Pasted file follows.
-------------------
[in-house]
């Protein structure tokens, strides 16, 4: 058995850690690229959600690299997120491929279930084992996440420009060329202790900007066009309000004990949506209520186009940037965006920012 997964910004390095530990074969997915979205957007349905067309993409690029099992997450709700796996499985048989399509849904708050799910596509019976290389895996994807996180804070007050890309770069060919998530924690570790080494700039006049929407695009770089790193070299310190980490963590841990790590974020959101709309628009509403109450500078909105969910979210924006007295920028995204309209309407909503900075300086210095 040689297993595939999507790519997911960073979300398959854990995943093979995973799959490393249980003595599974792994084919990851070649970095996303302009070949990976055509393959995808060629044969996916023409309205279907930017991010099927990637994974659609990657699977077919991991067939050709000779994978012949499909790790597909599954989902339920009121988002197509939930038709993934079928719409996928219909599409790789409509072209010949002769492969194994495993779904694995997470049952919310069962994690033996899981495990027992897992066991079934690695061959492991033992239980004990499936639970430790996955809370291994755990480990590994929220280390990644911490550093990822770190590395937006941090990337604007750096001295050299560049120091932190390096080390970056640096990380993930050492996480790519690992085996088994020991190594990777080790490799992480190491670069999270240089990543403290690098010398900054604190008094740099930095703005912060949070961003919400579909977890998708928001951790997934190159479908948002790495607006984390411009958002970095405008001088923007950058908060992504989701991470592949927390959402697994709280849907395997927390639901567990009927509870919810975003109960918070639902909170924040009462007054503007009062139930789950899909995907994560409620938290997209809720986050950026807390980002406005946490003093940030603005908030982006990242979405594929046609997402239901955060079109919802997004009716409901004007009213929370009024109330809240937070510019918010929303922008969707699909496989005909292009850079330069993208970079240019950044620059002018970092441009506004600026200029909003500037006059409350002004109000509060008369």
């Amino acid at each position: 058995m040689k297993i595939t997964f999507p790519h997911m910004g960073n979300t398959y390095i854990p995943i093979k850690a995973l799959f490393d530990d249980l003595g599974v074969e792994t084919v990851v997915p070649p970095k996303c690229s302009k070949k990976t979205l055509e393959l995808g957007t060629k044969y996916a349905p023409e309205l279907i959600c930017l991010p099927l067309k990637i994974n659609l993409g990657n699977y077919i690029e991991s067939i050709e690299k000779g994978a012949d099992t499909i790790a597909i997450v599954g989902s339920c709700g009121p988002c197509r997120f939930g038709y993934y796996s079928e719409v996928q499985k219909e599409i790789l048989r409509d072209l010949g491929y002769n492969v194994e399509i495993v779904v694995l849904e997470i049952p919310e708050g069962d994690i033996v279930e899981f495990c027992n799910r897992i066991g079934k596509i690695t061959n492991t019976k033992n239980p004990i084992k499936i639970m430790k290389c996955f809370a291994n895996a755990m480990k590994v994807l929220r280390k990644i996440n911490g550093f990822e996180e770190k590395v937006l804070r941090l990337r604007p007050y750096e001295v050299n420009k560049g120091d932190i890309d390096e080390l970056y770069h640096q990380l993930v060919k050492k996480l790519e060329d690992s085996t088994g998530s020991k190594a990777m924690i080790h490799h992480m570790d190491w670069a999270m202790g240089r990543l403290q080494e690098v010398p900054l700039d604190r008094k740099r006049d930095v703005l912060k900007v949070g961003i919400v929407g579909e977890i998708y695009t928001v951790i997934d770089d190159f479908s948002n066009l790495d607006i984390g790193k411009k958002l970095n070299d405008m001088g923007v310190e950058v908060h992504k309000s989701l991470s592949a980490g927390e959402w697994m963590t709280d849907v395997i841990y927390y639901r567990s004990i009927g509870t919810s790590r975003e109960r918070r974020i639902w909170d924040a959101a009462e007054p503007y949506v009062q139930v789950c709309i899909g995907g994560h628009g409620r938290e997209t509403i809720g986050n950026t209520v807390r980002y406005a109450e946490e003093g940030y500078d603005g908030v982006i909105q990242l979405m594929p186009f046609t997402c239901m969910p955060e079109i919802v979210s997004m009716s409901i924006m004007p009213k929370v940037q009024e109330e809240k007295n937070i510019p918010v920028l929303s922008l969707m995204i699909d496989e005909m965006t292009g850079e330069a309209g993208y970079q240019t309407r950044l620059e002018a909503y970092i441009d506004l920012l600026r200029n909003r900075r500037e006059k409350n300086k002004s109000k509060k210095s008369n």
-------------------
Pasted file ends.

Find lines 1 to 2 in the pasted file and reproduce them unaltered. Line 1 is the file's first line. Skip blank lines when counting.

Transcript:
[in-house]
């Protein structure tokens, strides 16, 4: 058995850690690229959600690299997120491929279930084992996440420009060329202790900007066009309000004990949506209520186009940037965006920012 997964910004390095530990074969997915979205957007349905067309993409690029099992997450709700796996499985048989399509849904708050799910596509019976290389895996994807996180804070007050890309770069060919998530924690570790080494700039006049929407695009770089790193070299310190980490963590841990790590974020959101709309628009509403109450500078909105969910979210924006007295920028995204309209309407909503900075300086210095 040689297993595939999507790519997911960073979300398959854990995943093979995973799959490393249980003595599974792994084919990851070649970095996303302009070949990976055509393959995808060629044969996916023409309205279907930017991010099927990637994974659609990657699977077919991991067939050709000779994978012949499909790790597909599954989902339920009121988002197509939930038709993934079928719409996928219909599409790789409509072209010949002769492969194994495993779904694995997470049952919310069962994690033996899981495990027992897992066991079934690695061959492991033992239980004990499936639970430790996955809370291994755990480990590994929220280390990644911490550093990822770190590395937006941090990337604007750096001295050299560049120091932190390096080390970056640096990380993930050492996480790519690992085996088994020991190594990777080790490799992480190491670069999270240089990543403290690098010398900054604190008094740099930095703005912060949070961003919400579909977890998708928001951790997934190159479908948002790495607006984390411009958002970095405008001088923007950058908060992504989701991470592949927390959402697994709280849907395997927390639901567990009927509870919810975003109960918070639902909170924040009462007054503007009062139930789950899909995907994560409620938290997209809720986050950026807390980002406005946490003093940030603005908030982006990242979405594929046609997402239901955060079109919802997004009716409901004007009213929370009024109330809240937070510019918010929303922008969707699909496989005909292009850079330069993208970079240019950044620059002018970092441009506004600026200029909003500037006059409350002004109000509060008369």